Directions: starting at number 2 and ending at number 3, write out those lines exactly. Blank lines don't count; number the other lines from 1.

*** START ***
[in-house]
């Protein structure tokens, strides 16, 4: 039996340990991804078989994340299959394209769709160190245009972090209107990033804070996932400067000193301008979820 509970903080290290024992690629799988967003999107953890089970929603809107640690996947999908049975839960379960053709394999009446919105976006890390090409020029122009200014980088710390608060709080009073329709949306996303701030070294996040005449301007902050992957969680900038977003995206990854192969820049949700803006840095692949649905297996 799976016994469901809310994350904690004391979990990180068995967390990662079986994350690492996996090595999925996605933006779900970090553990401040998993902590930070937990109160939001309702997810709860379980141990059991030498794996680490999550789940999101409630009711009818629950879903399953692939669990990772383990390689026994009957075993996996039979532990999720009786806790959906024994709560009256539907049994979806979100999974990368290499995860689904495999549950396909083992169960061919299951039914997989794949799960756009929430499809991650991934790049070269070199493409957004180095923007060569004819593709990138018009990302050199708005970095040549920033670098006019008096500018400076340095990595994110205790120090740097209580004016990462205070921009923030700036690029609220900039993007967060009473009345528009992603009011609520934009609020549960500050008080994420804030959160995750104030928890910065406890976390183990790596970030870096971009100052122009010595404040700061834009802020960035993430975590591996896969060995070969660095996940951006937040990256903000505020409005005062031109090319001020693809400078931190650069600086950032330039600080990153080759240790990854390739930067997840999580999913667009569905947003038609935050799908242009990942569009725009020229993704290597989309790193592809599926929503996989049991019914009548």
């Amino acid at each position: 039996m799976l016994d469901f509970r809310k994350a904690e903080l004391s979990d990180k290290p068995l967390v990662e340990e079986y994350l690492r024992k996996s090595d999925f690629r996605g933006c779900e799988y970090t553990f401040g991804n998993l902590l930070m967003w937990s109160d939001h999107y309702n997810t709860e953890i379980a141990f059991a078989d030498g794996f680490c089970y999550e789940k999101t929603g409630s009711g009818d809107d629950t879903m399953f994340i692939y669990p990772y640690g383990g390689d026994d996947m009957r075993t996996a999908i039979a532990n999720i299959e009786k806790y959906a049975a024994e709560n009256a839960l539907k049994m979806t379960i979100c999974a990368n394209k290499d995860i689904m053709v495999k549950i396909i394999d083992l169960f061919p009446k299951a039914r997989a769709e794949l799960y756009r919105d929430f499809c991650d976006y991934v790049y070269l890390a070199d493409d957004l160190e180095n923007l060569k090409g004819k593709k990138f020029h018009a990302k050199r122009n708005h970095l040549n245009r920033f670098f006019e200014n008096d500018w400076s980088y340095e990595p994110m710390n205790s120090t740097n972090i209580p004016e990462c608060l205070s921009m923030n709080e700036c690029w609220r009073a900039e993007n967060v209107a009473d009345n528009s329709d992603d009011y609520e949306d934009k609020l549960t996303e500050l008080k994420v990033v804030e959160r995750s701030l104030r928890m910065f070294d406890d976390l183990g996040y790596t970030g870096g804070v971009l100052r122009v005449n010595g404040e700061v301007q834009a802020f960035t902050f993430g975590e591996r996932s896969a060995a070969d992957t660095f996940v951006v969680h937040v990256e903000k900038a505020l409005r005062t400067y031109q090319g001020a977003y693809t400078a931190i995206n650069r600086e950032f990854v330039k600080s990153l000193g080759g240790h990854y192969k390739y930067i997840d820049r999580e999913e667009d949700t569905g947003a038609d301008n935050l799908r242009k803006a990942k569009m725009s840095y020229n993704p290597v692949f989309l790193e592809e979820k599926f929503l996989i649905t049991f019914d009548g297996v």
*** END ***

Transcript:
């Protein structure tokens, strides 16, 4: 039996340990991804078989994340299959394209769709160190245009972090209107990033804070996932400067000193301008979820 509970903080290290024992690629799988967003999107953890089970929603809107640690996947999908049975839960379960053709394999009446919105976006890390090409020029122009200014980088710390608060709080009073329709949306996303701030070294996040005449301007902050992957969680900038977003995206990854192969820049949700803006840095692949649905297996 799976016994469901809310994350904690004391979990990180068995967390990662079986994350690492996996090595999925996605933006779900970090553990401040998993902590930070937990109160939001309702997810709860379980141990059991030498794996680490999550789940999101409630009711009818629950879903399953692939669990990772383990390689026994009957075993996996039979532990999720009786806790959906024994709560009256539907049994979806979100999974990368290499995860689904495999549950396909083992169960061919299951039914997989794949799960756009929430499809991650991934790049070269070199493409957004180095923007060569004819593709990138018009990302050199708005970095040549920033670098006019008096500018400076340095990595994110205790120090740097209580004016990462205070921009923030700036690029609220900039993007967060009473009345528009992603009011609520934009609020549960500050008080994420804030959160995750104030928890910065406890976390183990790596970030870096971009100052122009010595404040700061834009802020960035993430975590591996896969060995070969660095996940951006937040990256903000505020409005005062031109090319001020693809400078931190650069600086950032330039600080990153080759240790990854390739930067997840999580999913667009569905947003038609935050799908242009990942569009725009020229993704290597989309790193592809599926929503996989049991019914009548």
């Amino acid at each position: 039996m799976l016994d469901f509970r809310k994350a904690e903080l004391s979990d990180k290290p068995l967390v990662e340990e079986y994350l690492r024992k996996s090595d999925f690629r996605g933006c779900e799988y970090t553990f401040g991804n998993l902590l930070m967003w937990s109160d939001h999107y309702n997810t709860e953890i379980a141990f059991a078989d030498g794996f680490c089970y999550e789940k999101t929603g409630s009711g009818d809107d629950t879903m399953f994340i692939y669990p990772y640690g383990g390689d026994d996947m009957r075993t996996a999908i039979a532990n999720i299959e009786k806790y959906a049975a024994e709560n009256a839960l539907k049994m979806t379960i979100c999974a990368n394209k290499d995860i689904m053709v495999k549950i396909i394999d083992l169960f061919p009446k299951a039914r997989a769709e794949l799960y756009r919105d929430f499809c991650d976006y991934v790049y070269l890390a070199d493409d957004l160190e180095n923007l060569k090409g004819k593709k990138f020029h018009a990302k050199r122009n708005h970095l040549n245009r920033f670098f006019e200014n008096d500018w400076s980088y340095e990595p994110m710390n205790s120090t740097n972090i209580p004016e990462c608060l205070s921009m923030n709080e700036c690029w609220r009073a900039e993007n967060v209107a009473d009345n528009s329709d992603d009011y609520e949306d934009k609020l549960t996303e500050l008080k994420v990033v804030e959160r995750s701030l104030r928890m910065f070294d406890d976390l183990g996040y790596t970030g870096g804070v971009l100052r122009v005449n010595g404040e700061v301007q834009a802020f960035t902050f993430g975590e591996r996932s896969a060995a070969d992957t660095f996940v951006v969680h937040v990256e903000k900038a505020l409005r005062t400067y031109q090319g001020a977003y693809t400078a931190i995206n650069r600086e950032f990854v330039k600080s990153l000193g080759g240790h990854y192969k390739y930067i997840d820049r999580e999913e667009d949700t569905g947003a038609d301008n935050l799908r242009k803006a990942k569009m725009s840095y020229n993704p290597v692949f989309l790193e592809e979820k599926f929503l996989i649905t049991f019914d009548g297996v």